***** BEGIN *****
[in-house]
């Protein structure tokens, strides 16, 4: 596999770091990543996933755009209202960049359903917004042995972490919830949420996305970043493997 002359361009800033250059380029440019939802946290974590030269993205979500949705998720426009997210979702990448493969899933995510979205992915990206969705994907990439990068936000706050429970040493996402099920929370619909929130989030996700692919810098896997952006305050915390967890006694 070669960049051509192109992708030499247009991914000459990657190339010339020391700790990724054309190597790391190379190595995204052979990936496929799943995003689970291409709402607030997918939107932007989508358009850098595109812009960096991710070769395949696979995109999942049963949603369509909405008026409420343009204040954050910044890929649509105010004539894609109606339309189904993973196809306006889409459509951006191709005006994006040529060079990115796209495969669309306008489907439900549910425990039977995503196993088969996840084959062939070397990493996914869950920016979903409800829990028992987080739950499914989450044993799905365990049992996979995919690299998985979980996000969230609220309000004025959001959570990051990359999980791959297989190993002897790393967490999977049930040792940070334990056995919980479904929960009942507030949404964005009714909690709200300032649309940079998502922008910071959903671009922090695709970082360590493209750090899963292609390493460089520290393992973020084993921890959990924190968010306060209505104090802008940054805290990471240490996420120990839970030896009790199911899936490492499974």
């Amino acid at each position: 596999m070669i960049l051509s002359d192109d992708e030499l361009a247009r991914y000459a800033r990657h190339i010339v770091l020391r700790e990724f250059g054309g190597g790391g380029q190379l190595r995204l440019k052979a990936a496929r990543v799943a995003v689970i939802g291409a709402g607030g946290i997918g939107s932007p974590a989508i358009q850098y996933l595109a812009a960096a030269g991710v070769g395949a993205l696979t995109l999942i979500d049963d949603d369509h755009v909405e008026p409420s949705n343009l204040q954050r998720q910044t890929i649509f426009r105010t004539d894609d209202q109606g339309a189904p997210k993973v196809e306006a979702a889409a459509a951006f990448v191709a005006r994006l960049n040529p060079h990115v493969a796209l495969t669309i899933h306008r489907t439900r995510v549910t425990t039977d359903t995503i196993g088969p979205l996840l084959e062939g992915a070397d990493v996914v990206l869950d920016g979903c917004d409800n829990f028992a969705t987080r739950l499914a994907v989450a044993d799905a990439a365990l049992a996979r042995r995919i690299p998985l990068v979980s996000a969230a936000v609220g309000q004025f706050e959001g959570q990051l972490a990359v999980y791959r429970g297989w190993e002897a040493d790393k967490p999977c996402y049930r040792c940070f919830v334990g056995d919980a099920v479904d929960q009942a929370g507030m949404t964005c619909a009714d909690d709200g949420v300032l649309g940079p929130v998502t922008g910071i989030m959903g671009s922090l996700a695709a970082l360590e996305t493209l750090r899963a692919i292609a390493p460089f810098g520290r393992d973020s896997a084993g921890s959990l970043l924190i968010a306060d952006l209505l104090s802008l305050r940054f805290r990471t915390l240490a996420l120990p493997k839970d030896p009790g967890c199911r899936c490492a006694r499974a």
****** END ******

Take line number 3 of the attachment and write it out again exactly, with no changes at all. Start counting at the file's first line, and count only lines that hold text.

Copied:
């Amino acid at each position: 596999m070669i960049l051509s002359d192109d992708e030499l361009a247009r991914y000459a800033r990657h190339i010339v770091l020391r700790e990724f250059g054309g190597g790391g380029q190379l190595r995204l440019k052979a990936a496929r990543v799943a995003v689970i939802g291409a709402g607030g946290i997918g939107s932007p974590a989508i358009q850098y996933l595109a812009a960096a030269g991710v070769g395949a993205l696979t995109l999942i979500d049963d949603d369509h755009v909405e008026p409420s949705n343009l204040q954050r998720q910044t890929i649509f426009r105010t004539d894609d209202q109606g339309a189904p997210k993973v196809e306006a979702a889409a459509a951006f990448v191709a005006r994006l960049n040529p060079h990115v493969a796209l495969t669309i899933h306008r489907t439900r995510v549910t425990t039977d359903t995503i196993g088969p979205l996840l084959e062939g992915a070397d990493v996914v990206l869950d920016g979903c917004d409800n829990f028992a969705t987080r739950l499914a994907v989450a044993d799905a990439a365990l049992a996979r042995r995919i690299p998985l990068v979980s996000a969230a936000v609220g309000q004025f706050e959001g959570q990051l972490a990359v999980y791959r429970g297989w190993e002897a040493d790393k967490p999977c996402y049930r040792c940070f919830v334990g056995d919980a099920v479904d929960q009942a929370g507030m949404t964005c619909a009714d909690d709200g949420v300032l649309g940079p929130v998502t922008g910071i989030m959903g671009s922090l996700a695709a970082l360590e996305t493209l750090r899963a692919i292609a390493p460089f810098g520290r393992d973020s896997a084993g921890s959990l970043l924190i968010a306060d952006l209505l104090s802008l305050r940054f805290r990471t915390l240490a996420l120990p493997k839970d030896p009790g967890c199911r899936c490492a006694r499974a």